Ah, we humans, what have we wrought? Essayist and naturalist Diane Ackerman (author of A Natural History of the Senses, The Zookeeper’s Wife and many other books) tackles this musing—and not merely rhetorical—question in The Human Age: The World Shaped by Us, examining what geologists are calling our current epoch, the Anthropocene, or Human Age.
This is serious ground, but Ackerman treads it with her customary graceful, imaginative and witty prose, infusing this manifesto-like look at the positive and negative impacts human beings are having on the planet with realism—and optimism. “Today, instead of adapting to the natural world . . . we’ve created a human environment in which we’ve embedded the natural world. . . . Without meaning to, we’ve created some planetary chaos that threatens our well-being,” she writes.
Ackerman avows, however, that she holds enormous hope for man’s future: “Our new age, for all its sins, is laced with invention.” And, true to her statement, the author takes us on a breathtaking tour of our “sins,” our successes and the incredible work and explorations that are shaping a new vision of life.
Five impressively researched sections frame our Anthropocene impacts (with considerable focus on climate change); discuss the innovations that might ameliorate those impacts; enumerate man’s interaction with (read: manipulation of) and influence upon nature; outline the intersection of our technological advances and nature; and explore our mind-boggling tinkering with the human body and psyche.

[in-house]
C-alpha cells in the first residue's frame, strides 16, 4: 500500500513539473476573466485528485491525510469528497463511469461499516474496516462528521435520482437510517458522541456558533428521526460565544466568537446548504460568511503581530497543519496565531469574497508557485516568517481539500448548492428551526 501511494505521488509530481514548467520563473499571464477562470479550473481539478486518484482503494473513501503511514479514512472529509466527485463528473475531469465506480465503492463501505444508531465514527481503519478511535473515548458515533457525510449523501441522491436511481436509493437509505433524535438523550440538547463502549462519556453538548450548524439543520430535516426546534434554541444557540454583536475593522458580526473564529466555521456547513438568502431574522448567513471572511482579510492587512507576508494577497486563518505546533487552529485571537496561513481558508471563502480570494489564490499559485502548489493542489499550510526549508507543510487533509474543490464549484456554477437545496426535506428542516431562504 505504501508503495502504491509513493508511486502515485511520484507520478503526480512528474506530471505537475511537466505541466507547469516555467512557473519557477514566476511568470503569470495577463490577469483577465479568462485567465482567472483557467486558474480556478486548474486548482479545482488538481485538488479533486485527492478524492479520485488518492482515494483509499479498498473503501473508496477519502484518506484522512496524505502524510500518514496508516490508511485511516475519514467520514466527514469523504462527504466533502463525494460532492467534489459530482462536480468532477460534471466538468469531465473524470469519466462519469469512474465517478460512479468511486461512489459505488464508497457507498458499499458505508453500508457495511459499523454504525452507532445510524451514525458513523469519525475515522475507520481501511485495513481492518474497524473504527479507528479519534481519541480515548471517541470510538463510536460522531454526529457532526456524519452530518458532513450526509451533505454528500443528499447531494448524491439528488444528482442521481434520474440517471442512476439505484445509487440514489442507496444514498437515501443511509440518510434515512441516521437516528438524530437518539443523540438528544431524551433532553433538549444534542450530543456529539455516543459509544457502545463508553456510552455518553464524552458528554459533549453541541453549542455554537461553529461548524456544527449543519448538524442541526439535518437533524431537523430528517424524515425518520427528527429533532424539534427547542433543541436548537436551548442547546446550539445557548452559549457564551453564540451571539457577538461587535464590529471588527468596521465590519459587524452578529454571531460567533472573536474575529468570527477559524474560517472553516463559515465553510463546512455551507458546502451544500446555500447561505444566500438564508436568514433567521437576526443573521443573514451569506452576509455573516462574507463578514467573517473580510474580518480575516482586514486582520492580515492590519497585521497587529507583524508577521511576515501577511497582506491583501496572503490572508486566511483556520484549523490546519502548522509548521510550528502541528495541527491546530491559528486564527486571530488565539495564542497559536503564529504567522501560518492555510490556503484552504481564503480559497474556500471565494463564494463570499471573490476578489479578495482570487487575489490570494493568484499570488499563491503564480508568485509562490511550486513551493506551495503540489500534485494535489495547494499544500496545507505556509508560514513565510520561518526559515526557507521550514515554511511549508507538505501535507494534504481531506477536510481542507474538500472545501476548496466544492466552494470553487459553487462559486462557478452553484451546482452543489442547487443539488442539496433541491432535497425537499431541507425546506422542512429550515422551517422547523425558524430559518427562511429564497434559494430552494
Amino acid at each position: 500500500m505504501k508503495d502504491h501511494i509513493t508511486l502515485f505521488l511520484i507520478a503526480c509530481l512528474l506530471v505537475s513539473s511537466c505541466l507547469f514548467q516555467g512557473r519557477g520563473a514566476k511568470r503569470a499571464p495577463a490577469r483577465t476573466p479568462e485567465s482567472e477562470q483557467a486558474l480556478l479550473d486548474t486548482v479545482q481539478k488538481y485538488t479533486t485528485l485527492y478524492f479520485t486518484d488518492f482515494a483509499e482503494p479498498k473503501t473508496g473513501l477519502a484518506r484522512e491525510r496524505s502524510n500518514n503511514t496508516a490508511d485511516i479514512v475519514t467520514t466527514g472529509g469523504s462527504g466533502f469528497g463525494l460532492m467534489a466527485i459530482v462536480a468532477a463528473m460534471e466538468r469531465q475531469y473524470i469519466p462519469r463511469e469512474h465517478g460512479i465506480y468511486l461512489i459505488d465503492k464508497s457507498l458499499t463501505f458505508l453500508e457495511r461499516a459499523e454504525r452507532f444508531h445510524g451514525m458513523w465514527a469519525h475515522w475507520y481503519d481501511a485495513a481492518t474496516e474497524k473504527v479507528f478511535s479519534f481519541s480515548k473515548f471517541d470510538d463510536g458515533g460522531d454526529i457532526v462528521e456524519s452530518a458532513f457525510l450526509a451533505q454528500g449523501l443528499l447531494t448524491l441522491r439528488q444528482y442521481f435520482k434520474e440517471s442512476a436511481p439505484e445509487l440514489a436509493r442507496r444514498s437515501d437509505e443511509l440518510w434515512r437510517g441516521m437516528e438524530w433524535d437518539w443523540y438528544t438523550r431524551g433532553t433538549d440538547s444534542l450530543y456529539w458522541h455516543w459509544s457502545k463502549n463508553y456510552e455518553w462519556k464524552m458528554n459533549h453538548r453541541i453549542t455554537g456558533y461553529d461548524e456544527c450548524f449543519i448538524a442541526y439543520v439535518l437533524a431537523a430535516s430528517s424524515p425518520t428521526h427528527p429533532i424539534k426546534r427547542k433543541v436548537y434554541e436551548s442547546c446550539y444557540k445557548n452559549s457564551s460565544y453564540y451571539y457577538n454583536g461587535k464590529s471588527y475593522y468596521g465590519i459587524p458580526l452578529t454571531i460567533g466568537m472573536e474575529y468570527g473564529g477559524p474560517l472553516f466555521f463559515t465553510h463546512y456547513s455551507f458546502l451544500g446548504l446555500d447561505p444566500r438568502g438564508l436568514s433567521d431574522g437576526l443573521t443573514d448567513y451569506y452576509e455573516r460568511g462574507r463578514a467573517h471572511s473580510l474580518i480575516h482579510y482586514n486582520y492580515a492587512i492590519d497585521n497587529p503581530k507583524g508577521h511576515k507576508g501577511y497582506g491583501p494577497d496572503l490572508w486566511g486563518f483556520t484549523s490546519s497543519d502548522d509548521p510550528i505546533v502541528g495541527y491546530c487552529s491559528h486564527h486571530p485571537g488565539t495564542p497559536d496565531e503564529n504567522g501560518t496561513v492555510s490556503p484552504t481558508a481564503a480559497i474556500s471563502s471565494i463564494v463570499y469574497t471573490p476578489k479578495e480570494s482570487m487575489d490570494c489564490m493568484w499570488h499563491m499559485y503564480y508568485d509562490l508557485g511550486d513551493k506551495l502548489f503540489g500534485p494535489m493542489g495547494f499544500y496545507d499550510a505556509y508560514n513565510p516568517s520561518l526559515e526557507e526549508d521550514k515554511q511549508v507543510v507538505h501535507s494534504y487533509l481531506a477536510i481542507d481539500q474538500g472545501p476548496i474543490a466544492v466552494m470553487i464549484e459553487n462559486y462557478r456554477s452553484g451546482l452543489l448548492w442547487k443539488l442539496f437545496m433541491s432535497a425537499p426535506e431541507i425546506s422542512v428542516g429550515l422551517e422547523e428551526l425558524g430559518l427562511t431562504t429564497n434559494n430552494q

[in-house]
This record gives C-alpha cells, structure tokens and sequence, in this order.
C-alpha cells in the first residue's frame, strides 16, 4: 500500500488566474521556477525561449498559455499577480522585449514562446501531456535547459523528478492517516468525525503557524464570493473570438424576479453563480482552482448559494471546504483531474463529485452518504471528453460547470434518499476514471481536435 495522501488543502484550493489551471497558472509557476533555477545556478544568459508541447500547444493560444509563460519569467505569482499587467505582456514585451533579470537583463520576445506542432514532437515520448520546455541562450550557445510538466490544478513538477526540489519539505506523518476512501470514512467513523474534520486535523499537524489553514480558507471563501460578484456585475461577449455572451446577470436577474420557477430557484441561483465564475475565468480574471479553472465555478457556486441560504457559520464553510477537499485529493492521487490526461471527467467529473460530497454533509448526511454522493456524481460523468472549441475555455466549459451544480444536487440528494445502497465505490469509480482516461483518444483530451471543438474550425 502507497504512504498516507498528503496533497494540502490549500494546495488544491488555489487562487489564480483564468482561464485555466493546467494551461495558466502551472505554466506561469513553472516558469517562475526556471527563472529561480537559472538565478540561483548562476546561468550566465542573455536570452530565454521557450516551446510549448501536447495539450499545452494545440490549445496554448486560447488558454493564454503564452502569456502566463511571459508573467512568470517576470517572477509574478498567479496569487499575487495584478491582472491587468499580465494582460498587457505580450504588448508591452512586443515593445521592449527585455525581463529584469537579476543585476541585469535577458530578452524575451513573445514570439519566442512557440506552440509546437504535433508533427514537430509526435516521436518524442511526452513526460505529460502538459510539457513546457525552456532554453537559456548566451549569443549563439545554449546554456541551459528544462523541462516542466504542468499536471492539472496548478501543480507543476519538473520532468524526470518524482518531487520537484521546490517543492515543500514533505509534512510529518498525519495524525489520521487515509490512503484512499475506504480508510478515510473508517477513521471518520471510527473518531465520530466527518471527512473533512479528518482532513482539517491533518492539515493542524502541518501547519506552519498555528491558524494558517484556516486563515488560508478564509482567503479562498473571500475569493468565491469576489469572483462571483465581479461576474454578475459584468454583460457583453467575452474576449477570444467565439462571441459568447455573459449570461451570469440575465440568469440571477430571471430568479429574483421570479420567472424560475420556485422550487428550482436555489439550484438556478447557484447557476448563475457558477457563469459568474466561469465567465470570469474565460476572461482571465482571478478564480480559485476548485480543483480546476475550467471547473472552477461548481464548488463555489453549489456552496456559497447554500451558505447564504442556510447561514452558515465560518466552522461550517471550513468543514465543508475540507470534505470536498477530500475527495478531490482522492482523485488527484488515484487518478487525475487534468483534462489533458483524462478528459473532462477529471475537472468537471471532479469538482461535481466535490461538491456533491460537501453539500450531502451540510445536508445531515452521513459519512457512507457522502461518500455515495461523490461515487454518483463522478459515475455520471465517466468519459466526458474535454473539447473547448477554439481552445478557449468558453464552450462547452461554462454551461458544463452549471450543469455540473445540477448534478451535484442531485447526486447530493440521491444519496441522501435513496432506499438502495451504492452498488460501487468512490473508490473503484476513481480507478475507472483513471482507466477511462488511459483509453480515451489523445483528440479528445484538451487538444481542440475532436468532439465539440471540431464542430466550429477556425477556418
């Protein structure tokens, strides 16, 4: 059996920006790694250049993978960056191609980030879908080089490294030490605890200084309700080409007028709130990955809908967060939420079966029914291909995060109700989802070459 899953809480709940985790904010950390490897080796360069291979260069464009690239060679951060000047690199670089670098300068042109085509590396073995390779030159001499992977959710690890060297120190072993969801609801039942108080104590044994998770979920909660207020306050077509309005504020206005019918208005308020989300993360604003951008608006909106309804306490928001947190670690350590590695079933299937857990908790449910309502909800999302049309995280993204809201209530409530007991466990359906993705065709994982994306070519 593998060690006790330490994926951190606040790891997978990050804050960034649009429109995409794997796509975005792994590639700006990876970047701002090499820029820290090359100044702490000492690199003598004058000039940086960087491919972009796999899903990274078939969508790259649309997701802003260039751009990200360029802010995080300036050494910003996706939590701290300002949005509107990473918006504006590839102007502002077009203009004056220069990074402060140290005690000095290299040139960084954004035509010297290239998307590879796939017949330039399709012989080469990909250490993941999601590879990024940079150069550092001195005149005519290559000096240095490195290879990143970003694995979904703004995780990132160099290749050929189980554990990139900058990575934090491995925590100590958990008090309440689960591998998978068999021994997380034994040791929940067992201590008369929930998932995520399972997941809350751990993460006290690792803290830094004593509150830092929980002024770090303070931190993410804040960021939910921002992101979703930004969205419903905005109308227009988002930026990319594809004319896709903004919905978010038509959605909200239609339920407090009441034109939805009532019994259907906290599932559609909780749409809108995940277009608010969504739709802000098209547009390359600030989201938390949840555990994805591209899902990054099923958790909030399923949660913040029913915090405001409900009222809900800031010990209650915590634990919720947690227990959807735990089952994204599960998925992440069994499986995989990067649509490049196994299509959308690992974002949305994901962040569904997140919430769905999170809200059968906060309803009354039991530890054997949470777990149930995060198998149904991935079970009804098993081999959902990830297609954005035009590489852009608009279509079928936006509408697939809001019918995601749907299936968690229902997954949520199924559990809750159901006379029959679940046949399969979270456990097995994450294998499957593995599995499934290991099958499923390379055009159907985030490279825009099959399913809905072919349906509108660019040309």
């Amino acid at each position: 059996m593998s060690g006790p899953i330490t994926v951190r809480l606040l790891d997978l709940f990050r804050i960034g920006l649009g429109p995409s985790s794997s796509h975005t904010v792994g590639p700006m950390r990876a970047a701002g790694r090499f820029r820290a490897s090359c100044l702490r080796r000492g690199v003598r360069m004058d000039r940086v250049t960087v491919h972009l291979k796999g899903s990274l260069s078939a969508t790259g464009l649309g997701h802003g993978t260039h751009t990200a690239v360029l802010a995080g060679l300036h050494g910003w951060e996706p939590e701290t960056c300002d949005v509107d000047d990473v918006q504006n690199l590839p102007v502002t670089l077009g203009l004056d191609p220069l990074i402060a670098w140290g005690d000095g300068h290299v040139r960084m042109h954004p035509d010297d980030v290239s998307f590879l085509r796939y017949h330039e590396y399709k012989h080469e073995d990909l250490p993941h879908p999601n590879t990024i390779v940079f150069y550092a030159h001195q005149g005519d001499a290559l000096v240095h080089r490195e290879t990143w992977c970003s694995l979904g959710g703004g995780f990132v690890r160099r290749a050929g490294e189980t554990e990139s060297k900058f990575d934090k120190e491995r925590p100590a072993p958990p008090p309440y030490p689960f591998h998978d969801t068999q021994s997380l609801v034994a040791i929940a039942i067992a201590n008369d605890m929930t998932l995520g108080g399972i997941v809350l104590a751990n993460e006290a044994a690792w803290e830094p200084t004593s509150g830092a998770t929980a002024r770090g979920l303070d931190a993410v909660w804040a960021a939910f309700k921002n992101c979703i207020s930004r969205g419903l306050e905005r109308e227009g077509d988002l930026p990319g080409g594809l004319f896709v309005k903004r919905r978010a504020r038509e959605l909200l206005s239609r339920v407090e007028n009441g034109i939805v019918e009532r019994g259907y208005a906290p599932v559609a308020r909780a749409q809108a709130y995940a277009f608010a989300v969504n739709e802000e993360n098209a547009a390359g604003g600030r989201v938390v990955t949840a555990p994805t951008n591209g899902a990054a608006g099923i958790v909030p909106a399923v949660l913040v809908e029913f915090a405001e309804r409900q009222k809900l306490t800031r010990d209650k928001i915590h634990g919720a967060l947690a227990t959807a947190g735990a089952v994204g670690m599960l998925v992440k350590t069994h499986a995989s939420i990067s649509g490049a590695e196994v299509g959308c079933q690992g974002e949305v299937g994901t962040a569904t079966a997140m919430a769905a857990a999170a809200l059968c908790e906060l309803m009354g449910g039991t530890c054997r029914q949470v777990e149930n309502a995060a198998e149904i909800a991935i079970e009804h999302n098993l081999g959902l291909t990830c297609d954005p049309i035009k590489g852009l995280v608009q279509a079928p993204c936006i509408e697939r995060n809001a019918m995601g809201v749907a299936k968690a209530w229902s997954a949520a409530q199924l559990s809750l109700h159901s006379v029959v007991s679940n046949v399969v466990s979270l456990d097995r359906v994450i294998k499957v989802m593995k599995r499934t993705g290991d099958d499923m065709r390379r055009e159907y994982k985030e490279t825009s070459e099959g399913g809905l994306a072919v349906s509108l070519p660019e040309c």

Ackerman’s immense knowledge of the natural world and her poetic and ethical sensibilities embellish an incredible journey that shows us orangutans playing with iPads, oceangoing farmers experimenting with mariculture, a botanist-artist who fashions living, breathing walls of plant life in cities; a project that puts animal DNA on ice for the future; and the newest work in the modeling of human body parts (3-D printing) and in epigenetics.
Who, what and where will we be as we lurch onward in this human-driven age? Perhaps all depends upon our ability “to think about the beings we wish to become. What sort of world do we wish to live in, and how do we design that human-made sphere?” Spoiler alert: This book ends optimistically, but with a caveat: “We still have time and imagination . . . and a great many choices. . . . [O]ur mistakes are legion, but our talent is immeasurable.”